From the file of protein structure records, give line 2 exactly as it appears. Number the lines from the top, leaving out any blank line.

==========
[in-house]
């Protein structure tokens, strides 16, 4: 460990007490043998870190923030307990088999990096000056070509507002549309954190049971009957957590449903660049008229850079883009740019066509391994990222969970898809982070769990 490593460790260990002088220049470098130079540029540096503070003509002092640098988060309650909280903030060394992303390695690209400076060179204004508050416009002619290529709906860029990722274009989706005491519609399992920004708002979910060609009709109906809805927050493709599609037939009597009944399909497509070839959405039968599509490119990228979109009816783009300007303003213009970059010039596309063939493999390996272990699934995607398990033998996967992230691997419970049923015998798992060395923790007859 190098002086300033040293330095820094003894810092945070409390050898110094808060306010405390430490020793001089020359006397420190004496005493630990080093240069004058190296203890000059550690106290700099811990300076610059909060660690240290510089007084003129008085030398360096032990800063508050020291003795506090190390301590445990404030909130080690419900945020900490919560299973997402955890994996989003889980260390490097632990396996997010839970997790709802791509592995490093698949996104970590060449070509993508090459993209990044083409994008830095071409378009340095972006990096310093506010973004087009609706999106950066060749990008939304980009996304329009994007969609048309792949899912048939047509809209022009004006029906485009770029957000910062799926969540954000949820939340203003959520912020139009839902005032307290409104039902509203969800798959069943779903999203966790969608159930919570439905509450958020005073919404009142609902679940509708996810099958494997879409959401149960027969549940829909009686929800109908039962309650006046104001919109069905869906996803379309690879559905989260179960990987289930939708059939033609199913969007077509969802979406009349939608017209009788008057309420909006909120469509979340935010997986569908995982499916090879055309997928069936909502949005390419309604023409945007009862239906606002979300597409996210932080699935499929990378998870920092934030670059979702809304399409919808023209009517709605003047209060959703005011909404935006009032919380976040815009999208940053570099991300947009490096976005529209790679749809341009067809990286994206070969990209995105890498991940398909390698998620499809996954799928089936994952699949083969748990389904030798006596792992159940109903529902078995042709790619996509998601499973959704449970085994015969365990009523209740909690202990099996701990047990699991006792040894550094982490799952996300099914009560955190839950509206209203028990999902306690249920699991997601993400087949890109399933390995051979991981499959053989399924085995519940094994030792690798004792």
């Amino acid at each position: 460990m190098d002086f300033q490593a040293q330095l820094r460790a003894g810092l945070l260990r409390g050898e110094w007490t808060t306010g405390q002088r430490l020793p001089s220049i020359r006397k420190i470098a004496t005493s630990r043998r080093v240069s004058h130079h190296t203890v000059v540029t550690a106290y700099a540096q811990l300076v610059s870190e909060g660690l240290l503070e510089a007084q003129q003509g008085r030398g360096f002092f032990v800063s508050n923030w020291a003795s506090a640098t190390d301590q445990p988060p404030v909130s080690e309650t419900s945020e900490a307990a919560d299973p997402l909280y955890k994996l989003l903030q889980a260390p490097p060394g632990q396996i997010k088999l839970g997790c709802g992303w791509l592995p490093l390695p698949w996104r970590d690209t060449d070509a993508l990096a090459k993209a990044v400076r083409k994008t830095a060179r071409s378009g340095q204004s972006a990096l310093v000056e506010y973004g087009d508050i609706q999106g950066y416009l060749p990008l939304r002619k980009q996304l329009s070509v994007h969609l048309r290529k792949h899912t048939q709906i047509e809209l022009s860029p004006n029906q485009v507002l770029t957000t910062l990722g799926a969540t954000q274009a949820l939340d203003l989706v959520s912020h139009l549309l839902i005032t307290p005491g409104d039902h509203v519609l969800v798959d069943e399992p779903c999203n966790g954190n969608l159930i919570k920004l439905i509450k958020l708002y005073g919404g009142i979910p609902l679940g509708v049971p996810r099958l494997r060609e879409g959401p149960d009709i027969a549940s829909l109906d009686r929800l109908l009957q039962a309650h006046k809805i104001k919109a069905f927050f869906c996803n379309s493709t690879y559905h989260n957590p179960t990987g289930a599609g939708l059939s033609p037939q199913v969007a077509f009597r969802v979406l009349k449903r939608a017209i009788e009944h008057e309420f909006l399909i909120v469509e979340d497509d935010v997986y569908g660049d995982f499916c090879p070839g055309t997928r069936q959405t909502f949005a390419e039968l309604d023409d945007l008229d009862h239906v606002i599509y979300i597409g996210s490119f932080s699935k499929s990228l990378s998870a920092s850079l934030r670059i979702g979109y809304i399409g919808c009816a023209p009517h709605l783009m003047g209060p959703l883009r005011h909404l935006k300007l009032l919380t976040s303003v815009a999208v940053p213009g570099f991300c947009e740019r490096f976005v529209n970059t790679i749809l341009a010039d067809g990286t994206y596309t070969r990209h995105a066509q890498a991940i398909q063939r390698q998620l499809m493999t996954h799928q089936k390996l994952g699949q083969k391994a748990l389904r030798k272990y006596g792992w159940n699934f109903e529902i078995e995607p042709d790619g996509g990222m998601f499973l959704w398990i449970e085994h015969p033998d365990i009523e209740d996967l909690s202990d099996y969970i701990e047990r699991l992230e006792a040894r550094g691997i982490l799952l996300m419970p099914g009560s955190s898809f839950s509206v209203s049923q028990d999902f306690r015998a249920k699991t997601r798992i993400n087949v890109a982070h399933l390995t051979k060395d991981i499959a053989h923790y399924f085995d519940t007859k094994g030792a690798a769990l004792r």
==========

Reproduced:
């Protein structure tokens, strides 16, 4: 460990007490043998870190923030307990088999990096000056070509507002549309954190049971009957957590449903660049008229850079883009740019066509391994990222969970898809982070769990 490593460790260990002088220049470098130079540029540096503070003509002092640098988060309650909280903030060394992303390695690209400076060179204004508050416009002619290529709906860029990722274009989706005491519609399992920004708002979910060609009709109906809805927050493709599609037939009597009944399909497509070839959405039968599509490119990228979109009816783009300007303003213009970059010039596309063939493999390996272990699934995607398990033998996967992230691997419970049923015998798992060395923790007859 190098002086300033040293330095820094003894810092945070409390050898110094808060306010405390430490020793001089020359006397420190004496005493630990080093240069004058190296203890000059550690106290700099811990300076610059909060660690240290510089007084003129008085030398360096032990800063508050020291003795506090190390301590445990404030909130080690419900945020900490919560299973997402955890994996989003889980260390490097632990396996997010839970997790709802791509592995490093698949996104970590060449070509993508090459993209990044083409994008830095071409378009340095972006990096310093506010973004087009609706999106950066060749990008939304980009996304329009994007969609048309792949899912048939047509809209022009004006029906485009770029957000910062799926969540954000949820939340203003959520912020139009839902005032307290409104039902509203969800798959069943779903999203966790969608159930919570439905509450958020005073919404009142609902679940509708996810099958494997879409959401149960027969549940829909009686929800109908039962309650006046104001919109069905869906996803379309690879559905989260179960990987289930939708059939033609199913969007077509969802979406009349939608017209009788008057309420909006909120469509979340935010997986569908995982499916090879055309997928069936909502949005390419309604023409945007009862239906606002979300597409996210932080699935499929990378998870920092934030670059979702809304399409919808023209009517709605003047209060959703005011909404935006009032919380976040815009999208940053570099991300947009490096976005529209790679749809341009067809990286994206070969990209995105890498991940398909390698998620499809996954799928089936994952699949083969748990389904030798006596792992159940109903529902078995042709790619996509998601499973959704449970085994015969365990009523209740909690202990099996701990047990699991006792040894550094982490799952996300099914009560955190839950509206209203028990999902306690249920699991997601993400087949890109399933390995051979991981499959053989399924085995519940094994030792690798004792």